Domestic violence has always been a social concern. Even though it might show up and be highlighted in the media from time to time, as it did this past fall, it is not seasonal nor an issue for only some. Domestic violence (or Intimate Partner Violence) transcends race, gender, economic status, religious orientation and sexual identification.

One in four women identify as victims of IPV, whether that be from physical, psychological or sexual abuse.  The survivors and those that work toward recovery and a life of incorporation do so through many different venues and perspectives.

A recently published article about women’s perceptions on the early recovery process highlights the intricate therapeutic approach needed for such recovery. This article was written by Dr. Tamera Keiter Humbert and alumni Katharine (Huylebroeck) Engleman (MS, ’11) and Courtney (Lang) Miller (MS, ’11).

The full citation is:

Humbert, T. K., Engleman, K., & Miller, C. E. (2014). Exploring women’s expectations of recovery from intimate partner violence: A phenomenological study.  Occupational Therapy in Mental Health, 30(4), 358-380. Doi: 10.1080/0164212X.2014.970062.

Jan 02

Do you make New Year’s Resolutions?

Happy New Year from the O.T. Department at Elizabethtown College!


Do you make New Year’s resolutions?  How many do you make?  Do you write them down somewhere and then revisit them to see if you achieve them?

Making a new year’s resolution is similar to setting goals for our patients/clients, right?  We set a “big picture” or long-term goal, and then we make several smaller steps or short-term goals to help reach the overarching goal.

What are your New Year’s Resolutions?  

Here are some ideas to help you achieve better health and well-being in the New Year:notebook paper with a list of resolutions

  • Eat more fruits and vegetables – even if you don’t achieve the recommended 5 servings/day, at least aim for this 1-2 times per week.
  • Get more physical exercise or activity – use the steps, go for a walk, take a swim, enroll in a Zumba class or other exercise class
  • Disconnect from your technology periodically so that you can fully enjoy the people and the world around you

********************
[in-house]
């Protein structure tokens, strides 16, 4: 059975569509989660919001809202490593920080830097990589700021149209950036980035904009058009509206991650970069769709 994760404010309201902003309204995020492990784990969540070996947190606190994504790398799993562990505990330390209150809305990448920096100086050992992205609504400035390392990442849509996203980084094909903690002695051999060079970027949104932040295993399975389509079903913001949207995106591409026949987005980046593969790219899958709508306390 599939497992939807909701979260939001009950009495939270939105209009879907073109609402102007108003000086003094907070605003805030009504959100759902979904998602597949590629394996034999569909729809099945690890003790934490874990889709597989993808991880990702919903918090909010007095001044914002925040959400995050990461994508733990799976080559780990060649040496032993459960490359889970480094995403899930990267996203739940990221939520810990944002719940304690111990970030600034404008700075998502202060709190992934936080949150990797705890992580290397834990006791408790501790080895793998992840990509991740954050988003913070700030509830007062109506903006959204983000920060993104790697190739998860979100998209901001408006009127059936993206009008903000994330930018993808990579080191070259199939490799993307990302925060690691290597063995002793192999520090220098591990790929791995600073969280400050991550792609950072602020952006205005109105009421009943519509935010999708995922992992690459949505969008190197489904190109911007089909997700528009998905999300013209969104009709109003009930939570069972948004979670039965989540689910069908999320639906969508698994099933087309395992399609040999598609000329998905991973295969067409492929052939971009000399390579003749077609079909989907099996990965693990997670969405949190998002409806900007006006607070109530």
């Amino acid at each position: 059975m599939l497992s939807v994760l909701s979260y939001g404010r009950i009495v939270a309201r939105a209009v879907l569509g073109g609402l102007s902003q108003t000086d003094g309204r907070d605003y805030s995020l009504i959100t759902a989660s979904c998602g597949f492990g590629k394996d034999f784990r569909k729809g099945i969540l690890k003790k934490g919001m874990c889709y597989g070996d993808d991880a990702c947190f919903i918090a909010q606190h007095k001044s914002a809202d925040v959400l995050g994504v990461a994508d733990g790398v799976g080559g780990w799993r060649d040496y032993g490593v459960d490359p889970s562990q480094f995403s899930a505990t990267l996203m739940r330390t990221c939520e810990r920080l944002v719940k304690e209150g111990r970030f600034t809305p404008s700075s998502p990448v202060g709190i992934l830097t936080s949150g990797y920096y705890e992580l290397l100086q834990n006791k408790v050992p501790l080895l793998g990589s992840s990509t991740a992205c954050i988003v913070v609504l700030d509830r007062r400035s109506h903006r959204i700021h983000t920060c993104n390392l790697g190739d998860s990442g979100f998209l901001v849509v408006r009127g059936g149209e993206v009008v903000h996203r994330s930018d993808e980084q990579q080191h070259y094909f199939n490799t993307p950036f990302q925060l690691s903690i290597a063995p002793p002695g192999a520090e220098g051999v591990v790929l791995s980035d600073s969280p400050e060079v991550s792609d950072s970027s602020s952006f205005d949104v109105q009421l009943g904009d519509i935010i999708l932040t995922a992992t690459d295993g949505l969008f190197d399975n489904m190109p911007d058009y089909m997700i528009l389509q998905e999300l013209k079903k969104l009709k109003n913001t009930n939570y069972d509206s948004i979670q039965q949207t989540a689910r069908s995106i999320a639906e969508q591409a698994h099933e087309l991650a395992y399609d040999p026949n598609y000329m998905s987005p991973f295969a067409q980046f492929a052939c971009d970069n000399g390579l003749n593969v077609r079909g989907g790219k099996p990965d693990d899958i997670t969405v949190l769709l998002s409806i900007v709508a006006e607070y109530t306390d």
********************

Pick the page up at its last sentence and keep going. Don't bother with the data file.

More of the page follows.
• Get outside for some sunshine and to interact with nature
  • Engage in a hobby or leisure activity that you enjoy at least once a week
  • Exercise your mind – read a good book, practice meditation or relaxation
  • Volunteer your time and your talents
  • Allow yourself enough time for sufficient sleep and rest

For your professional, clinical practice, how about these?

  • Learn something new about your area of practice
  • Supervise a fieldwork student
  • Volunteer for a committee or special project
  • Learn to use your electronic medical record
  • If you are not already a member, join your professional association – e.g. POTA, AOTA, or others related to your work
Dec 23

Why Traditions Matter

candle with Christmas treeDecember – a time of holiday celebrations for many, be it Christmas, Hanukkah, or other important events this month.  These holidays are often filled with traditions – lighting the menorah, decorating a Christmas tree, playing Dreidel, sending Christmas cards, special prayers, special music and favorite songs, the ugly Christmas sweater, and often – our favorite foods.  Traditions provide meaning around an event, be it a birthday, holiday, or even daily bedtime.  They are closely related to behaviors, habits and rituals.  Traditions also can provide a form of anticipation, certainty or security in their predictability, .e.g. “we always do this first and then next is…”  That sense of certainly can help people understand where they ‘fit” – what role they play, what they should do, and how to belong – to a family, to a group of friends, to a group of co-workers or teams, to a temple/synagogue/church, or any other organizations in their local community.  Traditions have always played a role in maintaining cultural values, beliefs, and practices.  Traditions strengthen our sense of history and belonging.1